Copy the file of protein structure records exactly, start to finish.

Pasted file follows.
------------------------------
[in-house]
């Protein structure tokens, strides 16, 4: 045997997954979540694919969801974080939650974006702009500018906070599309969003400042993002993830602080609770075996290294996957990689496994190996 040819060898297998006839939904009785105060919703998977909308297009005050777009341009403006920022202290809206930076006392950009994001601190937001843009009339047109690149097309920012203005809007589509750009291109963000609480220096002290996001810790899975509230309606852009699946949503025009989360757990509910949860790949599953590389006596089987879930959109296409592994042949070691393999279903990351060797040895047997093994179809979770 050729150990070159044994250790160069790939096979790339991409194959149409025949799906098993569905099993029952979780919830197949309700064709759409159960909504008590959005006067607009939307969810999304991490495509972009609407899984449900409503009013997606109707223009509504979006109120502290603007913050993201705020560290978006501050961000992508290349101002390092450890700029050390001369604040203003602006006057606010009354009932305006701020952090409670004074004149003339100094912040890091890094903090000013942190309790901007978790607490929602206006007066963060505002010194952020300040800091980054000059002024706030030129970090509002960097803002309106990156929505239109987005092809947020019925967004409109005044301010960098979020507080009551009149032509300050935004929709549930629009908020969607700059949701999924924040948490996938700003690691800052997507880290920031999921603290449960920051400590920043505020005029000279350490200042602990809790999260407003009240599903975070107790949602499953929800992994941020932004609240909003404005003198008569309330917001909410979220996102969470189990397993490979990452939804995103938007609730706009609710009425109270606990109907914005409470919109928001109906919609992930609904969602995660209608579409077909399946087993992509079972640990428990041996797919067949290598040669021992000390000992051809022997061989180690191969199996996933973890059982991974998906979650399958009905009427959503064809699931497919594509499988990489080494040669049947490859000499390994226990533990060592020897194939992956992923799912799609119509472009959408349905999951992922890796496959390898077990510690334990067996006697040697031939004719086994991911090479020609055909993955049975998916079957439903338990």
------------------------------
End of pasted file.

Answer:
[in-house]
């Protein structure tokens, strides 16, 4: 045997997954979540694919969801974080939650974006702009500018906070599309969003400042993002993830602080609770075996290294996957990689496994190996 040819060898297998006839939904009785105060919703998977909308297009005050777009341009403006920022202290809206930076006392950009994001601190937001843009009339047109690149097309920012203005809007589509750009291109963000609480220096002290996001810790899975509230309606852009699946949503025009989360757990509910949860790949599953590389006596089987879930959109296409592994042949070691393999279903990351060797040895047997093994179809979770 050729150990070159044994250790160069790939096979790339991409194959149409025949799906098993569905099993029952979780919830197949309700064709759409159960909504008590959005006067607009939307969810999304991490495509972009609407899984449900409503009013997606109707223009509504979006109120502290603007913050993201705020560290978006501050961000992508290349101002390092450890700029050390001369604040203003602006006057606010009354009932305006701020952090409670004074004149003339100094912040890091890094903090000013942190309790901007978790607490929602206006007066963060505002010194952020300040800091980054000059002024706030030129970090509002960097803002309106990156929505239109987005092809947020019925967004409109005044301010960098979020507080009551009149032509300050935004929709549930629009908020969607700059949701999924924040948490996938700003690691800052997507880290920031999921603290449960920051400590920043505020005029000279350490200042602990809790999260407003009240599903975070107790949602499953929800992994941020932004609240909003404005003198008569309330917001909410979220996102969470189990397993490979990452939804995103938007609730706009609710009425109270606990109907914005409470919109928001109906919609992930609904969602995660209608579409077909399946087993992509079972640990428990041996797919067949290598040669021992000390000992051809022997061989180690191969199996996933973890059982991974998906979650399958009905009427959503064809699931497919594509499988990489080494040669049947490859000499390994226990533990060592020897194939992956992923799912799609119509472009959408349905999951992922890796496959390898077990510690334990067996006697040697031939004719086994991911090479020609055909993955049975998916079957439903338990």